f. Inspect and audit panel producers and their records at least quarterly.

g. Use a testing laboratory or laboratories that comply with ISO/IEC 17025:2005(E).

h. Certify composite wood product types that comply with requirements under TSCA Title VI following ISO/IEC Guide 65:1996(E).

i. Follow ISO/IEC 17020:1998(E) in the carrying out of their inspections of the panel producers.

j. Provide approved TPC number (supplied by the accrediting AB) to the panel producer for labeling and recordkeeping.

k. Use laboratories that participate in an inter-laboratory comparison or proficiency testing program.

l. Maintain records in electronic form for 3 years.

m. Provide an annual report to EPA and the AB(s) that provided it with its accreditation.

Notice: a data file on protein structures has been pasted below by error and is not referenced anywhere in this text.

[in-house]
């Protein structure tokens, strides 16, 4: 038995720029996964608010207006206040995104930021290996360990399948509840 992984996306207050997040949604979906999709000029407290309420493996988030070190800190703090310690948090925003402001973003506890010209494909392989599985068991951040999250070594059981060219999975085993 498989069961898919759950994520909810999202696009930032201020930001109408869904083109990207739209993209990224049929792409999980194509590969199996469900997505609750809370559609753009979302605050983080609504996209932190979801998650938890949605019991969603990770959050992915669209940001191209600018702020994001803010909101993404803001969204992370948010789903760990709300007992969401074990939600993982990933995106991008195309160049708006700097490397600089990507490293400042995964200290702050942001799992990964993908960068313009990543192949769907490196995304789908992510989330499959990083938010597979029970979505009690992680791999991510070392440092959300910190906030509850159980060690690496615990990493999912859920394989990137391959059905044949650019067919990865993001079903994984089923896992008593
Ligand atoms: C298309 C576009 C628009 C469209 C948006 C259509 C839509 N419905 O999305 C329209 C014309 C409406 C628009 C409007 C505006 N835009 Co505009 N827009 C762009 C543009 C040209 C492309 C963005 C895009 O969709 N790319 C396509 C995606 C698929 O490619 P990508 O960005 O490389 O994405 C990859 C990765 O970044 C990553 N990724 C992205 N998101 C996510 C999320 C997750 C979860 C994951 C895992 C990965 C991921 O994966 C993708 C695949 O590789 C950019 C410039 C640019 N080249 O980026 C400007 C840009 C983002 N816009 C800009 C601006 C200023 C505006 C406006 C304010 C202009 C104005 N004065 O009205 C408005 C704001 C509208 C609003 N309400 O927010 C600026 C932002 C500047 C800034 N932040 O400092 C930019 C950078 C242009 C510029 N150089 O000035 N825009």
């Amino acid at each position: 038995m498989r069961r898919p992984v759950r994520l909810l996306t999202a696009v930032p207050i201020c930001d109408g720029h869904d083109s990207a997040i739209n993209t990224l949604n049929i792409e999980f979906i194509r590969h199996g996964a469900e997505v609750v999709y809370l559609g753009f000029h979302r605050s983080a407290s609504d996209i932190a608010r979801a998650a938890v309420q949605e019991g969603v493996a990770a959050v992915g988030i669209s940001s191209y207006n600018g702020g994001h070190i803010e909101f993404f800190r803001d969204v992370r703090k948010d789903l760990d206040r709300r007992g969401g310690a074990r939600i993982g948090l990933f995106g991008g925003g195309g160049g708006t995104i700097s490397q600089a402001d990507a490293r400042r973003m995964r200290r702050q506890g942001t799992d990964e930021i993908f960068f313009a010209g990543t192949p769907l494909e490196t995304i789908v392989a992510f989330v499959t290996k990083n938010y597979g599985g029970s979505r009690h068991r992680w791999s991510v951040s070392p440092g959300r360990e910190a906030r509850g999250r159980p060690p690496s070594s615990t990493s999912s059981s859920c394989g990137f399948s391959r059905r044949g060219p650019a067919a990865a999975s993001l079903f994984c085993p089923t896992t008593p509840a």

n. Inform the AB(s) that provided it with its accreditation of any changes in key personnel qualifications, procedures, or laboratories used by the TPC that could affect the TPC's ability to fulfill its obligations under this unit.

One of the main functions of TPCs under this proposed rule would be to help ensure that panel producers have adequate quality control of their manufacturing process, are following appropriate quality assurance procedures, and are complying with any quality assurance requirements that EPA may implement under TSCA Title VI. Under the CARB ATCM, manufacturers are required to implement specific quality assurance procedures as described in Appendix 2 of the ATCM. EPA anticipates promulgating quality assurance requirements for panel producers under TSCA Title VI in a subsequent proposal with other implementation provisions as required under TSCA Title VI. EPA is proposing to use TPCs to help ensure compliance with quality control and quality assurance procedures.